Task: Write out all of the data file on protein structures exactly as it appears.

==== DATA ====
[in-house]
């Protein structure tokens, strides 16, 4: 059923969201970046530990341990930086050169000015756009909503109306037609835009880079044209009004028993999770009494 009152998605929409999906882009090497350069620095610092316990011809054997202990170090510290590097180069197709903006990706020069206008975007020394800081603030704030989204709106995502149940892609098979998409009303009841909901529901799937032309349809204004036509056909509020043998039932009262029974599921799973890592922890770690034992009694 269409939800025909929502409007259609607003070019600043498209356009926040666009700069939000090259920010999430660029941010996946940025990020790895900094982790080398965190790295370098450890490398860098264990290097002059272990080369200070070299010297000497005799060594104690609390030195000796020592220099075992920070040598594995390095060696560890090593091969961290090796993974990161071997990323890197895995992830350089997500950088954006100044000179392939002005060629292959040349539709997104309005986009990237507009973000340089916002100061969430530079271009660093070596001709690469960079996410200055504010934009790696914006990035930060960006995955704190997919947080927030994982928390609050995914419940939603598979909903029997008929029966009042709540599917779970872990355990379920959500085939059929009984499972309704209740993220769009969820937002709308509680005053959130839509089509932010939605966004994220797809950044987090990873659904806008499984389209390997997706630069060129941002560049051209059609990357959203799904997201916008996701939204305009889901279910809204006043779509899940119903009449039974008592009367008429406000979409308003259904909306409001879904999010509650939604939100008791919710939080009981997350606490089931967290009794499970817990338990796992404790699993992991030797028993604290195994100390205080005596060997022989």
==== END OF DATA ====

[in-house]
């Protein structure tokens, strides 16, 4: 059923969201970046530990341990930086050169000015756009909503109306037609835009880079044209009004028993999770009494 009152998605929409999906882009090497350069620095610092316990011809054997202990170090510290590097180069197709903006990706020069206008975007020394800081603030704030989204709106995502149940892609098979998409009303009841909901529901799937032309349809204004036509056909509020043998039932009262029974599921799973890592922890770690034992009694 269409939800025909929502409007259609607003070019600043498209356009926040666009700069939000090259920010999430660029941010996946940025990020790895900094982790080398965190790295370098450890490398860098264990290097002059272990080369200070070299010297000497005799060594104690609390030195000796020592220099075992920070040598594995390095060696560890090593091969961290090796993974990161071997990323890197895995992830350089997500950088954006100044000179392939002005060629292959040349539709997104309005986009990237507009973000340089916002100061969430530079271009660093070596001709690469960079996410200055504010934009790696914006990035930060960006995955704190997919947080927030994982928390609050995914419940939603598979909903029997008929029966009042709540599917779970872990355990379920959500085939059929009984499972309704209740993220769009969820937002709308509680005053959130839509089509932010939605966004994220797809950044987090990873659904806008499984389209390997997706630069060129941002560049051209059609990357959203799904997201916008996701939204305009889901279910809204006043779509899940119903009449039974008592009367008429406000979409308003259904909306409001879904999010509650939604939100008791919710939080009981997350606490089931967290009794499970817990338990796992404790699993992991030797028993604290195994100390205080005596060997022989």